One of those laws is the International Covenant on Civil Political Rights (ICCPR), a treaty the United States ratified in 1992. Article 7 of the ICCPR prohibits the States Parties from subjecting persons “to torture or to cruel, inhuman, or degrading treatment or punishment.” The UN Human Rights Committee, which is the body that monitors the ICCPR, has interpreted that prohibition to forbid States Parties from exposing “individuals to the danger of torture or cruel, inhuman or degrading treatment or punishment upon return to another country by way of their extradition, expulsion or refoulement.”
Order 13491 also mandates, “The CIA shall close as expeditiously as possible any detention facilities that it currently operates and shall not operate any such detention facility in the future.” The order does not define “expeditiously” and the definitional section of the order says that the terms ‘detention facilities’ and ‘detention facility’ “do not refer to facilities used only to hold people on a short-term, transitory basis.” Once again, “short term” and “transitory” are not defined.
In his confirmation hearing, Attorney General Eric Holder categorically stated that the United States should not turn over an individual to a country where we have reason to believe he will be tortured. Leon Panetta, nominee for CIA director, went further last week and interpreted Order 13491 as forbidding “that kind of extraordinary rendition, where we send someone for the purposes of torture or for actions by another country that violate our human values.”
But alarmingly, Panetta appeared to champion the same standard used by the Bush administration, which reportedly engaged in extraordinary rendition 100 to 150 times as of March 2005. After September 11, 2001, President Bush issued a classified directive that expanded the CIA’s authority to render terrorist suspects to other States. Former Attorney General Alberto Gonzales said the CIA and the State Department received assurances that prisoners will be treated humanely. “I will seek the same kinds of assurances that they will not be treated inhumanely,” Panetta told the senators.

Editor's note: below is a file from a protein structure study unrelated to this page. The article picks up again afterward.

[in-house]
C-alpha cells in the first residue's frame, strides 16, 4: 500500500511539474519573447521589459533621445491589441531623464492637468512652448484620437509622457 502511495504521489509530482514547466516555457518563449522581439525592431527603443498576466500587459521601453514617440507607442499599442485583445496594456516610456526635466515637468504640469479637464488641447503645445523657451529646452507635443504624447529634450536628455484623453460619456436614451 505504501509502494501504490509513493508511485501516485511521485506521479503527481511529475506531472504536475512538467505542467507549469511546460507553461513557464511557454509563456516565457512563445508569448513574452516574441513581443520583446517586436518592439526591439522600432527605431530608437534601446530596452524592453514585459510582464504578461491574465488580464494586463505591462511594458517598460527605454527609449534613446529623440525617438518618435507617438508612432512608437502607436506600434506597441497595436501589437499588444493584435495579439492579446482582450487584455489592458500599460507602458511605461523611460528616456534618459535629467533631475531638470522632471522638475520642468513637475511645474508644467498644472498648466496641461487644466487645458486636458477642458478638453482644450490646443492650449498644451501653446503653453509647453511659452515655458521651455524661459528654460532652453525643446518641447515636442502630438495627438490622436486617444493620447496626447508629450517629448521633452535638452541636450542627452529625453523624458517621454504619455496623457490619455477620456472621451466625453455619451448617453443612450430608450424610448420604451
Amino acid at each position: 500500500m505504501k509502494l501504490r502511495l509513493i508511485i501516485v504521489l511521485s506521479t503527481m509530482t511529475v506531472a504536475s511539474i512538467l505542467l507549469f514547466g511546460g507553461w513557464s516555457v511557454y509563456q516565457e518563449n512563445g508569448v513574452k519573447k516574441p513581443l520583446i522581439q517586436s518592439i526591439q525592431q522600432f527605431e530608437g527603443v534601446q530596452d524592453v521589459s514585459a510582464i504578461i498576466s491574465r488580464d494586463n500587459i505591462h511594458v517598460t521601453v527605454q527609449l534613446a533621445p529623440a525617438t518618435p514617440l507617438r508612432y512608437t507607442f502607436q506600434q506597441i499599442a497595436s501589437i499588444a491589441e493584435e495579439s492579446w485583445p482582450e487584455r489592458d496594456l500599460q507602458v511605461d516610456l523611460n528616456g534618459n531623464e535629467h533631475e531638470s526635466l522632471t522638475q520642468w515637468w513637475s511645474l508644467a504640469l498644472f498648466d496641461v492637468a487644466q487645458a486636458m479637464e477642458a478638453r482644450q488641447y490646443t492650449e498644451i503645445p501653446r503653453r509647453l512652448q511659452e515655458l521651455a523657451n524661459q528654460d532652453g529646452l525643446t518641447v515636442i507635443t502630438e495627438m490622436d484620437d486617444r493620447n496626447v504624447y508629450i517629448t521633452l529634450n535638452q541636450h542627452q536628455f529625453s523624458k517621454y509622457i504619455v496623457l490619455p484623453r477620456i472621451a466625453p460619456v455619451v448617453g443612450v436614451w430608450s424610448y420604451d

Gonzales had admitted, however, “We can’t fully control what that country might do. We obviously expect a country to whom we have rendered a detainee to comply with their representations to us . . . If you’re asking me, ‘Does a country always comply?’ I don’t have an answer to that.”
The answer is no. Binyam Mohamed’s case is apparently the tip of the iceberg. Maher Arar, a Canadian born in Syria, was apprehended by U.S. authorities in New York on September 26, 2002, and transported to Syria, where he was brutally tortured for months. Arar used an Arabic expression to describe the pain he experienced: “you forget the milk that you have been fed from the breast of your mother.” The Canadian government later exonerated Arar of any terrorist ties. In another instance, thirteen CIA operatives were arrested in Italy for kidnapping an Egyptian, Abu Omar, in Milan and transporting him to Cairo where he was tortured.
Panetta made clear that the CIA will continue to engage in rendition to detain and interrogate terrorism suspects and transfer them to other countries. “If we capture a high-value prisoner,” he said, “I believe we have the right to hold that individual temporarily to be able to debrief that individual and make sure that individual is properly incarcerated.” No clarification of how long is “temporarily” or what “debrief” would mean.